Reading between the lines together
For the third consecutive spring, Slavic Languages and Literatures Professor Andrew Kaufman is instructing a course entitled “Books Behind Bars: Life, Literature and Leadership,” during which 16 enrolled students travel to Beaumont, Va. once a week to lead a discussion with residents of the Juvenile Correctional Center enrolled in their Russian Literature Program.
Each year, the program has been met with wild enthusiasm. Kaufman said he has received more than 50 enrollment requests each term to take the course and has had students representing 20 different majors from five different schools. This semester, he said, his 16 students represent 10 different majors.
The first four weeks of the semester are run like a typical literary seminar, with a heightened focus on student-facilitated discussion in which students devise their own discussion topics and activities. For the remainder of the semester, pairs of students meet with groups of three to five Beaumont residents — whose ages range from 17 to 21 — to lead hour-long discussions about that week’s reading, Kaufman said.
Former class member and fourth-year College student Gracie Burger stressed the importance of coming into the experience viewing yourself as an equal. Rebekah Latour emphasized the same point, “We’re learning along side [the residents,]” she said. “We’re not there to teach them.”
Both students and residents read the week’s selected short story, poem or book by any number of Russian authors, followed by a meeting where students help facilitate discussion.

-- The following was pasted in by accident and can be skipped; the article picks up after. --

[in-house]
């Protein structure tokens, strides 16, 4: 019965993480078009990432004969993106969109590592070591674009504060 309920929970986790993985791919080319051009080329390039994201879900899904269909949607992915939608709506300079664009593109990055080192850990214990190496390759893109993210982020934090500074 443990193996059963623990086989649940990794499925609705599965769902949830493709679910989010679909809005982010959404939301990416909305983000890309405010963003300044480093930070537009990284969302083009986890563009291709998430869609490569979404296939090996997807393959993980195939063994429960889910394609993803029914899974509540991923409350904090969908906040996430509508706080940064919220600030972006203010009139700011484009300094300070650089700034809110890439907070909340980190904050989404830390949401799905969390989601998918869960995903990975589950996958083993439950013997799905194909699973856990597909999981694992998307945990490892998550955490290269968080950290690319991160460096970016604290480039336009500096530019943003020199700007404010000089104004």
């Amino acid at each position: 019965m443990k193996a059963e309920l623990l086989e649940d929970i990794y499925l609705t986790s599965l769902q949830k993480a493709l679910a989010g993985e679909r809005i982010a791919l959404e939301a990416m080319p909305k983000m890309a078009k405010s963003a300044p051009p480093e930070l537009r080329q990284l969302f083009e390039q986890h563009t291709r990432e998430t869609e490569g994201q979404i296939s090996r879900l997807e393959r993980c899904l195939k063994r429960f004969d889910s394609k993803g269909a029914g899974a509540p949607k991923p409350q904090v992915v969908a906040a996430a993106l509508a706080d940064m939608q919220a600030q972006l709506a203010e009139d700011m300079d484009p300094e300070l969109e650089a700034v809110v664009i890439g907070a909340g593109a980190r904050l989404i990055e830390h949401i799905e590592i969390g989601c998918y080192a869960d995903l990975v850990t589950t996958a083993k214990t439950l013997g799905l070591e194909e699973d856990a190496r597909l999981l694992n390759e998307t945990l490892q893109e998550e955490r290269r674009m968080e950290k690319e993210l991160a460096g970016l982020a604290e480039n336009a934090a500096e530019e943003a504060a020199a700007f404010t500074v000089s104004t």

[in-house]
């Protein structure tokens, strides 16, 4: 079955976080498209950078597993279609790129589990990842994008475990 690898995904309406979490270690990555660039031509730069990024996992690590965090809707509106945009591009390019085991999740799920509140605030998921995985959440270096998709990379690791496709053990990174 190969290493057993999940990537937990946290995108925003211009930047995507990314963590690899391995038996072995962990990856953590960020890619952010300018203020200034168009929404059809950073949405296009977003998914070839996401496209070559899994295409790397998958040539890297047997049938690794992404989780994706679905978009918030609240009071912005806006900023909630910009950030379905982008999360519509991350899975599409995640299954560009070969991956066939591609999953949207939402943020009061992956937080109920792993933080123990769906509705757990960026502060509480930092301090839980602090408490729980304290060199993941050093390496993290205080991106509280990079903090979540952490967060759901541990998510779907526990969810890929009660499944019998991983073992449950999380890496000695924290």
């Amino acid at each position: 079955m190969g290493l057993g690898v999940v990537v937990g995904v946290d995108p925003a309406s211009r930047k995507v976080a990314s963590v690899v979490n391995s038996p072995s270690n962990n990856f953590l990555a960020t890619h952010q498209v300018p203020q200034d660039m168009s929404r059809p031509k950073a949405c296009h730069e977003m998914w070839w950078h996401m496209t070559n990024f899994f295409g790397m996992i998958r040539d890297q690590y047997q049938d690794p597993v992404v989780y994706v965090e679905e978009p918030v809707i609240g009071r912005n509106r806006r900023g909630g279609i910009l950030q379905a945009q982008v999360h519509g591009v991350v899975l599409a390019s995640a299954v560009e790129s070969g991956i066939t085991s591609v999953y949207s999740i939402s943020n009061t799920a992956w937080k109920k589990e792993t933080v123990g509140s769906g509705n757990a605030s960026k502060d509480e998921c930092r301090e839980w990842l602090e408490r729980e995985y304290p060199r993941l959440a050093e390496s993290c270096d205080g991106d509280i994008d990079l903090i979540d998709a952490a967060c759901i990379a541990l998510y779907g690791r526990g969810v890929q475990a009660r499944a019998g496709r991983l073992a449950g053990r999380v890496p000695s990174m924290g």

“Students seem to feel empowered,” Kaufman said. “It is not only about the grade or pleasing me. It’s about the residents. [My students] appear to be intrinsically motivated. This is their class; They are empowered to be proactive.”
Russian literature is uniquely qualified to prompt discussion between residents and students, Kaufman said, because it “grapples with the greatest questions of all. These writers wrote in a fundamentally unfree society and many of them were themselves either incarcerated or in exile.”
Texts such as “How Much Land Does a Man Need” by Leo Tolstoy and “To a Poet” by Alexander Pushkin confront questions about identity, placement in society, how to live within constraints and the meaning of life. Students and residents discuss these questions in relation to the authors’ works, and use their personal experiences to add meaning and depth to the conversations.
Casandra Sullivan, assistant principal of the Paul S. Blandford School at Beaumont, said the program has the potential to be very inspirational to the residents. “I want [the residents] to know that they can have a future that is beyond what they are doing now,” Sullivan said. “I hope [U.Va] students can inspire them to go on to college too, or into some type of higher learning institution. Our students open up to them and are able to share experiences and I think that is a wonderful thing.”
Kaufman is also conducting research at the Education School on the effect his course has on his own students’ intellect, personality and social skills, through a project entitled “Awakening Youth Through the Humanities.” He finds students are unraveling deep personal connections with the literature and gaining perspective they would not have found on Grounds. Some, he said, even admit to rethinking their career paths.
“It forces you to test your own assumptions,” Kaufman said. “What better way to experience diversity? It’s not just a buzzword, it’s the real thing. We’ve learned from students that this class has made them feel like they were contributing to something bigger than themselves.”
Kaufman has also begun to evaluate the effects of the program on the residents, finding it to be positive on their behavior, self-image and self-confidence. He said residents are taken seriously and that many feel for the first time in their lives that they have something of value to contribute, motivating them to return to their educations when they are released.
Burger recalled that during the graduation ceremony on their final visit to Beaumont, one resident remarked that it was the first time he’d felt like a real person in five years. “We came in as fellow classmates, and by the end we were absolutely friends, close friends,” she said.